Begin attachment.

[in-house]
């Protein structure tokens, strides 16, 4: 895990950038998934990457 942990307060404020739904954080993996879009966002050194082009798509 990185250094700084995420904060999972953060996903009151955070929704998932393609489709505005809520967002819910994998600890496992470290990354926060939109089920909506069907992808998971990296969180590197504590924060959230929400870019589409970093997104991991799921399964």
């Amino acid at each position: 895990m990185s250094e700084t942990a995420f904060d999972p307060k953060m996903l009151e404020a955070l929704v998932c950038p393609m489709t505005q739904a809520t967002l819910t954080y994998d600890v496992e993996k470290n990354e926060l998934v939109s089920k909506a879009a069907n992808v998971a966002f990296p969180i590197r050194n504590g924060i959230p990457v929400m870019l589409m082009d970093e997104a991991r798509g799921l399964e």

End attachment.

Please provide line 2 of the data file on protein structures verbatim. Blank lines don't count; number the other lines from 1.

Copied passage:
């Protein structure tokens, strides 16, 4: 895990950038998934990457 942990307060404020739904954080993996879009966002050194082009798509 990185250094700084995420904060999972953060996903009151955070929704998932393609489709505005809520967002819910994998600890496992470290990354926060939109089920909506069907992808998971990296969180590197504590924060959230929400870019589409970093997104991991799921399964």